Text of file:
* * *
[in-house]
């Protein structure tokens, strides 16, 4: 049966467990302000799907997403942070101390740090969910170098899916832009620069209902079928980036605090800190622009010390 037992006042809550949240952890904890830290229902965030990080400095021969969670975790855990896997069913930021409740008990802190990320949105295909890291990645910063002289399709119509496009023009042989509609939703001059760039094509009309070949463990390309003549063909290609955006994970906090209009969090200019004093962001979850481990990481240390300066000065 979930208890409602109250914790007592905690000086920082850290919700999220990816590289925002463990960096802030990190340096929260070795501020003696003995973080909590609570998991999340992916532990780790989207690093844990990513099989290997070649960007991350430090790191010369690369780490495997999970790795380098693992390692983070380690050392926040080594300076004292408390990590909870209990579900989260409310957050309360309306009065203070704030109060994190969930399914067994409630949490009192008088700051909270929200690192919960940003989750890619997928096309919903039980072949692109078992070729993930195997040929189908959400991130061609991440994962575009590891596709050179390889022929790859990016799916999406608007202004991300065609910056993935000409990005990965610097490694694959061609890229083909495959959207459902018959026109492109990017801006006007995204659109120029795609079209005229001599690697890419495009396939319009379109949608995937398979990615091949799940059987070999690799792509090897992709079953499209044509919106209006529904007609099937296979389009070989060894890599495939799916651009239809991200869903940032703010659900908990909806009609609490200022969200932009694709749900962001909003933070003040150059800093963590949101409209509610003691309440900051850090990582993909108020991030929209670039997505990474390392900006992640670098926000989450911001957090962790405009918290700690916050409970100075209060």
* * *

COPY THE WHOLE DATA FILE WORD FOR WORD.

[in-house]
């Protein structure tokens, strides 16, 4: 049966467990302000799907997403942070101390740090969910170098899916832009620069209902079928980036605090800190622009010390 037992006042809550949240952890904890830290229902965030990080400095021969969670975790855990896997069913930021409740008990802190990320949105295909890291990645910063002289399709119509496009023009042989509609939703001059760039094509009309070949463990390309003549063909290609955006994970906090209009969090200019004093962001979850481990990481240390300066000065 979930208890409602109250914790007592905690000086920082850290919700999220990816590289925002463990960096802030990190340096929260070795501020003696003995973080909590609570998991999340992916532990780790989207690093844990990513099989290997070649960007991350430090790191010369690369780490495997999970790795380098693992390692983070380690050392926040080594300076004292408390990590909870209990579900989260409310957050309360309306009065203070704030109060994190969930399914067994409630949490009192008088700051909270929200690192919960940003989750890619997928096309919903039980072949692109078992070729993930195997040929189908959400991130061609991440994962575009590891596709050179390889022929790859990016799916999406608007202004991300065609910056993935000409990005990965610097490694694959061609890229083909495959959207459902018959026109492109990017801006006007995204659109120029795609079209005229001599690697890419495009396939319009379109949608995937398979990615091949799940059987070999690799792509090897992709079953499209044509919106209006529904007609099937296979389009070989060894890599495939799916651009239809991200869903940032703010659900908990909806009609609490200022969200932009694709749900962001909003933070003040150059800093963590949101409209509610003691309440900051850090990582993909108020991030929209670039997505990474390392900006992640670098926000989450911001957090962790405009918290700690916050409970100075209060």